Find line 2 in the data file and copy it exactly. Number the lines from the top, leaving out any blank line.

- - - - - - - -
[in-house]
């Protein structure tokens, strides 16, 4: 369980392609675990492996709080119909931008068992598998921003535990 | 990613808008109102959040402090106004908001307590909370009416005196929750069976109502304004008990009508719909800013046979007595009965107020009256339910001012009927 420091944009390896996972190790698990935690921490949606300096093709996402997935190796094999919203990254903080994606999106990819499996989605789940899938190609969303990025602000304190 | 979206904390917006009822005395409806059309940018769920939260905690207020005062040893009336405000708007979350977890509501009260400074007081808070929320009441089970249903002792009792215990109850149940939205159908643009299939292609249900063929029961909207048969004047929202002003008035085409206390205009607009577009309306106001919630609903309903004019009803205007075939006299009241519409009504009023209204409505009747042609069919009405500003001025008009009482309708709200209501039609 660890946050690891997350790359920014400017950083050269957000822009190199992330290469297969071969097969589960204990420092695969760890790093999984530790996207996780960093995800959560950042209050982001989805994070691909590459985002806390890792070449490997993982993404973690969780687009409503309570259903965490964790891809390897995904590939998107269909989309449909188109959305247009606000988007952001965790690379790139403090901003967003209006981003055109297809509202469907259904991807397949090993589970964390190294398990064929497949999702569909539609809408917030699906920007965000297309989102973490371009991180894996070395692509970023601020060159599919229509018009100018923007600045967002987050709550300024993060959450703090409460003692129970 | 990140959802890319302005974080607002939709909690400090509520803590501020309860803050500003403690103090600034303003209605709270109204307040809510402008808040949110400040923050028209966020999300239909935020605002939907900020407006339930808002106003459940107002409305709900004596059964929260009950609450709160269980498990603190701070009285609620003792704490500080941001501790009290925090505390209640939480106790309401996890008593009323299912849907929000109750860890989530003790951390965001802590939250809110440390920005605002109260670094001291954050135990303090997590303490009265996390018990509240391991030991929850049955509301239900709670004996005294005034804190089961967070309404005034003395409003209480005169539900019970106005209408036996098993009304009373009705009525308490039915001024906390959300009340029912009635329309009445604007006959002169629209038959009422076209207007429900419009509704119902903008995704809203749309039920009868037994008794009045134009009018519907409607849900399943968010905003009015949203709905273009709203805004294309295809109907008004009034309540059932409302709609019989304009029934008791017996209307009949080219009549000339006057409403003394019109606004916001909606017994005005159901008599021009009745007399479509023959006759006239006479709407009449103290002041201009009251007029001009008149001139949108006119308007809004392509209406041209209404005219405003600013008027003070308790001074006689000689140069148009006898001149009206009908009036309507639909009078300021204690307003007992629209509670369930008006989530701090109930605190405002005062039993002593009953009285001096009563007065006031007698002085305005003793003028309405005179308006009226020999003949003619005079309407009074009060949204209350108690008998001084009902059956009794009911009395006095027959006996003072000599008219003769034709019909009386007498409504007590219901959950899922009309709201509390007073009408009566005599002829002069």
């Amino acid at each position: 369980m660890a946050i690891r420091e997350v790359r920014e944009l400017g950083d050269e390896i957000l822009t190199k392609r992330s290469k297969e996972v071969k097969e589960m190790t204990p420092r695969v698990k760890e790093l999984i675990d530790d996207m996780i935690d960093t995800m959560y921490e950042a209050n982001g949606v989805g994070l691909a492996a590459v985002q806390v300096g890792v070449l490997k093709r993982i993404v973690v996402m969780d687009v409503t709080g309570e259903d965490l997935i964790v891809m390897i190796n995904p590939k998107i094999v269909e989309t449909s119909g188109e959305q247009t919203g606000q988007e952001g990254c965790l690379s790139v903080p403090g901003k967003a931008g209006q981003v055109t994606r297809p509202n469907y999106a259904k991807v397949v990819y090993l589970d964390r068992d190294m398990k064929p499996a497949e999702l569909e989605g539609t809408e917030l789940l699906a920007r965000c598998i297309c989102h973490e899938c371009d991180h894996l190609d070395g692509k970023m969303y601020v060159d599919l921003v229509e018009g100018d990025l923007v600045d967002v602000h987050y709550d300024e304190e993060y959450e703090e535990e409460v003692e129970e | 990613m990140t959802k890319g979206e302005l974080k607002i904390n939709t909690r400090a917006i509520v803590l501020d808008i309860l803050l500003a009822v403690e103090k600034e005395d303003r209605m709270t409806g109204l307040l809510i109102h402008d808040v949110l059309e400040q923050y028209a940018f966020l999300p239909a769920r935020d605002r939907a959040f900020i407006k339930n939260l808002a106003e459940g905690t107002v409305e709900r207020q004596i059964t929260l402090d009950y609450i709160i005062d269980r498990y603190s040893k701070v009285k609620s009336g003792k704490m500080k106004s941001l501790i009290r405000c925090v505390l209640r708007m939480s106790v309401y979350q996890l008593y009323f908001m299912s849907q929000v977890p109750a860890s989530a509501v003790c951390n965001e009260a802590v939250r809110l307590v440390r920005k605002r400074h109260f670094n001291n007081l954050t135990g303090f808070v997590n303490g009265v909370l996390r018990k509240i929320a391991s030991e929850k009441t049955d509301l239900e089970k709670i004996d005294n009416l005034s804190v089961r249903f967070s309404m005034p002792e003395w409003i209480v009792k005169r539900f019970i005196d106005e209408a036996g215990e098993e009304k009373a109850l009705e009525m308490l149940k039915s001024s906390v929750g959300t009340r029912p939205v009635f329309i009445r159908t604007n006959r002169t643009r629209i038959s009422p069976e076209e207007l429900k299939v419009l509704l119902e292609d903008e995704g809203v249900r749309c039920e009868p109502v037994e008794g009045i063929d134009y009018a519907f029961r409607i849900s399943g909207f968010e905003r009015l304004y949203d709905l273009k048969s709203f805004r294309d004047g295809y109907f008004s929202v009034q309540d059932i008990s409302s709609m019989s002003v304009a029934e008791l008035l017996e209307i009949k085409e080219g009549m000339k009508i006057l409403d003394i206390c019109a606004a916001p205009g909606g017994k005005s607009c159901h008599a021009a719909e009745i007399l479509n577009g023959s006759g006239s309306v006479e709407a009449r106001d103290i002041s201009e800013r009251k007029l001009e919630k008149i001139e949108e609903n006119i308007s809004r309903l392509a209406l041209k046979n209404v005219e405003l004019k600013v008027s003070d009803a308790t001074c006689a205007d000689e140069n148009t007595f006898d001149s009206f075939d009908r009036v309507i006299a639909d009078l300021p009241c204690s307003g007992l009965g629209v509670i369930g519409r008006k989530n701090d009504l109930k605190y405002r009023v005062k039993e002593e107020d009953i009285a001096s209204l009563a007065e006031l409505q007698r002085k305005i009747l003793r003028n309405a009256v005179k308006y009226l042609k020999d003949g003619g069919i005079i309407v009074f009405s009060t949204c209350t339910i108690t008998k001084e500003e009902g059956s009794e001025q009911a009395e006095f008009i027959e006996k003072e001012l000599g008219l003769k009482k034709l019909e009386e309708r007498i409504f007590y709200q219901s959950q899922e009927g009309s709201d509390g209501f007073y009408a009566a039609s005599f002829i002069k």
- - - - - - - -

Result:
């Protein structure tokens, strides 16, 4: 369980392609675990492996709080119909931008068992598998921003535990 | 990613808008109102959040402090106004908001307590909370009416005196929750069976109502304004008990009508719909800013046979007595009965107020009256339910001012009927 420091944009390896996972190790698990935690921490949606300096093709996402997935190796094999919203990254903080994606999106990819499996989605789940899938190609969303990025602000304190 | 979206904390917006009822005395409806059309940018769920939260905690207020005062040893009336405000708007979350977890509501009260400074007081808070929320009441089970249903002792009792215990109850149940939205159908643009299939292609249900063929029961909207048969004047929202002003008035085409206390205009607009577009309306106001919630609903309903004019009803205007075939006299009241519409009504009023209204409505009747042609069919009405500003001025008009009482309708709200209501039609 660890946050690891997350790359920014400017950083050269957000822009190199992330290469297969071969097969589960204990420092695969760890790093999984530790996207996780960093995800959560950042209050982001989805994070691909590459985002806390890792070449490997993982993404973690969780687009409503309570259903965490964790891809390897995904590939998107269909989309449909188109959305247009606000988007952001965790690379790139403090901003967003209006981003055109297809509202469907259904991807397949090993589970964390190294398990064929497949999702569909539609809408917030699906920007965000297309989102973490371009991180894996070395692509970023601020060159599919229509018009100018923007600045967002987050709550300024993060959450703090409460003692129970 | 990140959802890319302005974080607002939709909690400090509520803590501020309860803050500003403690103090600034303003209605709270109204307040809510402008808040949110400040923050028209966020999300239909935020605002939907900020407006339930808002106003459940107002409305709900004596059964929260009950609450709160269980498990603190701070009285609620003792704490500080941001501790009290925090505390209640939480106790309401996890008593009323299912849907929000109750860890989530003790951390965001802590939250809110440390920005605002109260670094001291954050135990303090997590303490009265996390018990509240391991030991929850049955509301239900709670004996005294005034804190089961967070309404005034003395409003209480005169539900019970106005209408036996098993009304009373009705009525308490039915001024906390959300009340029912009635329309009445604007006959002169629209038959009422076209207007429900419009509704119902903008995704809203749309039920009868037994008794009045134009009018519907409607849900399943968010905003009015949203709905273009709203805004294309295809109907008004009034309540059932409302709609019989304009029934008791017996209307009949080219009549000339006057409403003394019109606004916001909606017994005005159901008599021009009745007399479509023959006759006239006479709407009449103290002041201009009251007029001009008149001139949108006119308007809004392509209406041209209404005219405003600013008027003070308790001074006689000689140069148009006898001149009206009908009036309507639909009078300021204690307003007992629209509670369930008006989530701090109930605190405002005062039993002593009953009285001096009563007065006031007698002085305005003793003028309405005179308006009226020999003949003619005079309407009074009060949204209350108690008998001084009902059956009794009911009395006095027959006996003072000599008219003769034709019909009386007498409504007590219901959950899922009309709201509390007073009408009566005599002829002069």